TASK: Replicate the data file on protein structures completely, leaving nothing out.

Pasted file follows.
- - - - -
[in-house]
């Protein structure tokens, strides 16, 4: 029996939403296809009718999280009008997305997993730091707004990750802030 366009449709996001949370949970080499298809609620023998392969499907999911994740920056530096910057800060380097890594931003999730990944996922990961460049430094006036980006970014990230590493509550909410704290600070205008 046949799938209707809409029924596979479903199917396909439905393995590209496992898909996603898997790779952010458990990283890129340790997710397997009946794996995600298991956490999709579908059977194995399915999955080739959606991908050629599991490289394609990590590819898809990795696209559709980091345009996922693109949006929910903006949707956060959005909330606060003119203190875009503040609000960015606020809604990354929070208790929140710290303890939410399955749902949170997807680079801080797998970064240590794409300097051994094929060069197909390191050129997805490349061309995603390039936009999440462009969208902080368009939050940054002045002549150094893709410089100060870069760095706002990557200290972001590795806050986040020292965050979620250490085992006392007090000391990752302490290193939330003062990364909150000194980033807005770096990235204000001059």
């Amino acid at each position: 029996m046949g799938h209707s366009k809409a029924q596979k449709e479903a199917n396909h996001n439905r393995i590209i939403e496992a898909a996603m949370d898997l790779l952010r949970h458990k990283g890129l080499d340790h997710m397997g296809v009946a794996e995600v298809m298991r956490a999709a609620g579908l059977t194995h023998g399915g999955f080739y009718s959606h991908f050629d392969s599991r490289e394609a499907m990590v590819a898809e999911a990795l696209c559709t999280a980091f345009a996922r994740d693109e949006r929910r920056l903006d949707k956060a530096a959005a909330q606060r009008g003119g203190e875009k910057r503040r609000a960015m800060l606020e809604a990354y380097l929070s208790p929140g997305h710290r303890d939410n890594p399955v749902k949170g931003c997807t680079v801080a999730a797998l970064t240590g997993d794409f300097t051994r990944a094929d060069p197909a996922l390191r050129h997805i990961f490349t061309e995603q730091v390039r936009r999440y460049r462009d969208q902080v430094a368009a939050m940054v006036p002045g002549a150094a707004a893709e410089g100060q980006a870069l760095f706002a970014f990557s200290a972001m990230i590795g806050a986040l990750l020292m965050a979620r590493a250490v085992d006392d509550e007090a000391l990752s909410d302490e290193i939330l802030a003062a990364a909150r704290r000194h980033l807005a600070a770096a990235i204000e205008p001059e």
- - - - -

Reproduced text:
[in-house]
């Protein structure tokens, strides 16, 4: 029996939403296809009718999280009008997305997993730091707004990750802030 366009449709996001949370949970080499298809609620023998392969499907999911994740920056530096910057800060380097890594931003999730990944996922990961460049430094006036980006970014990230590493509550909410704290600070205008 046949799938209707809409029924596979479903199917396909439905393995590209496992898909996603898997790779952010458990990283890129340790997710397997009946794996995600298991956490999709579908059977194995399915999955080739959606991908050629599991490289394609990590590819898809990795696209559709980091345009996922693109949006929910903006949707956060959005909330606060003119203190875009503040609000960015606020809604990354929070208790929140710290303890939410399955749902949170997807680079801080797998970064240590794409300097051994094929060069197909390191050129997805490349061309995603390039936009999440462009969208902080368009939050940054002045002549150094893709410089100060870069760095706002990557200290972001590795806050986040020292965050979620250490085992006392007090000391990752302490290193939330003062990364909150000194980033807005770096990235204000001059």
């Amino acid at each position: 029996m046949g799938h209707s366009k809409a029924q596979k449709e479903a199917n396909h996001n439905r393995i590209i939403e496992a898909a996603m949370d898997l790779l952010r949970h458990k990283g890129l080499d340790h997710m397997g296809v009946a794996e995600v298809m298991r956490a999709a609620g579908l059977t194995h023998g399915g999955f080739y009718s959606h991908f050629d392969s599991r490289e394609a499907m990590v590819a898809e999911a990795l696209c559709t999280a980091f345009a996922r994740d693109e949006r929910r920056l903006d949707k956060a530096a959005a909330q606060r009008g003119g203190e875009k910057r503040r609000a960015m800060l606020e809604a990354y380097l929070s208790p929140g997305h710290r303890d939410n890594p399955v749902k949170g931003c997807t680079v801080a999730a797998l970064t240590g997993d794409f300097t051994r990944a094929d060069p197909a996922l390191r050129h997805i990961f490349t061309e995603q730091v390039r936009r999440y460049r462009d969208q902080v430094a368009a939050m940054v006036p002045g002549a150094a707004a893709e410089g100060q980006a870069l760095f706002a970014f990557s200290a972001m990230i590795g806050a986040l990750l020292m965050a979620r590493a250490v085992d006392d509550e007090a000391l990752s909410d302490e290193i939330l802030a003062a990364a909150r704290r000194h980033l807005a600070a770096a990235i204000e205008p001059e």